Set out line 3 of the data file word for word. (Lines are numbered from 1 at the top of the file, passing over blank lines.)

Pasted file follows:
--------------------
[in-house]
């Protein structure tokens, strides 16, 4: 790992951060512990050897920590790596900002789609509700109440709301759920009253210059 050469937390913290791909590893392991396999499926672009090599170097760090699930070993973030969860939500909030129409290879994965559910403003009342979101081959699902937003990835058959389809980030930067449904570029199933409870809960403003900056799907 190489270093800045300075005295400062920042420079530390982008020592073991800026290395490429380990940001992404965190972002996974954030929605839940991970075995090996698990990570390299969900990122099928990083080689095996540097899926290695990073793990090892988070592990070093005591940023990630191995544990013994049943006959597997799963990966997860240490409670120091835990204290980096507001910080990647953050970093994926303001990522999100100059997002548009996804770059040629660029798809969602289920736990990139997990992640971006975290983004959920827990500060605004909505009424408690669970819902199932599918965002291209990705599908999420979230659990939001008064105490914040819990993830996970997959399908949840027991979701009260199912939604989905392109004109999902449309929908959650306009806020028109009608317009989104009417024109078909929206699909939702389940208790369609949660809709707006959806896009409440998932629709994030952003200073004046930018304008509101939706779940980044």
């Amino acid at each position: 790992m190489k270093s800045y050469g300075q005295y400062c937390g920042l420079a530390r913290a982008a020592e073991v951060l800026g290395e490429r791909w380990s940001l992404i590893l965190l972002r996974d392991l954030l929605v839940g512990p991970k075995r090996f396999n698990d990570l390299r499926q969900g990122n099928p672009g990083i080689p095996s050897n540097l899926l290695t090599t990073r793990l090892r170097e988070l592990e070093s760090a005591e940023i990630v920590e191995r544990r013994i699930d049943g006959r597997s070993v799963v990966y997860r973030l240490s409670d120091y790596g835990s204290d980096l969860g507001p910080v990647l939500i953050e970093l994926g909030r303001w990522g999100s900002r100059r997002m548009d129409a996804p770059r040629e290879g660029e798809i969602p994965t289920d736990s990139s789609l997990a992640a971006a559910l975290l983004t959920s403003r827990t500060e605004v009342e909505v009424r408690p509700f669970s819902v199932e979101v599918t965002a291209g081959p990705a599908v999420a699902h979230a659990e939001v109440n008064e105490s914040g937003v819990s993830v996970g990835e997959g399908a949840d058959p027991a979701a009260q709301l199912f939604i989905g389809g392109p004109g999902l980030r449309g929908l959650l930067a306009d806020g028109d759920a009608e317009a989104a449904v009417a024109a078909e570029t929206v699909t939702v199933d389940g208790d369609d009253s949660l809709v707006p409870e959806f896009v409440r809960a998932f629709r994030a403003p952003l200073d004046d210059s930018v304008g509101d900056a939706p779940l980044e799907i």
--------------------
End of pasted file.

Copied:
């Amino acid at each position: 790992m190489k270093s800045y050469g300075q005295y400062c937390g920042l420079a530390r913290a982008a020592e073991v951060l800026g290395e490429r791909w380990s940001l992404i590893l965190l972002r996974d392991l954030l929605v839940g512990p991970k075995r090996f396999n698990d990570l390299r499926q969900g990122n099928p672009g990083i080689p095996s050897n540097l899926l290695t090599t990073r793990l090892r170097e988070l592990e070093s760090a005591e940023i990630v920590e191995r544990r013994i699930d049943g006959r597997s070993v799963v990966y997860r973030l240490s409670d120091y790596g835990s204290d980096l969860g507001p910080v990647l939500i953050e970093l994926g909030r303001w990522g999100s900002r100059r997002m548009d129409a996804p770059r040629e290879g660029e798809i969602p994965t289920d736990s990139s789609l997990a992640a971006a559910l975290l983004t959920s403003r827990t500060e605004v009342e909505v009424r408690p509700f669970s819902v199932e979101v599918t965002a291209g081959p990705a599908v999420a699902h979230a659990e939001v109440n008064e105490s914040g937003v819990s993830v996970g990835e997959g399908a949840d058959p027991a979701a009260q709301l199912f939604i989905g389809g392109p004109g999902l980030r449309g929908l959650l930067a306009d806020g028109d759920a009608e317009a989104a449904v009417a024109a078909e570029t929206v699909t939702v199933d389940g208790d369609d009253s949660l809709v707006p409870e959806f896009v409440r809960a998932f629709r994030a403003p952003l200073d004046d210059s930018v304008g509101d900056a939706p779940l980044e799907i």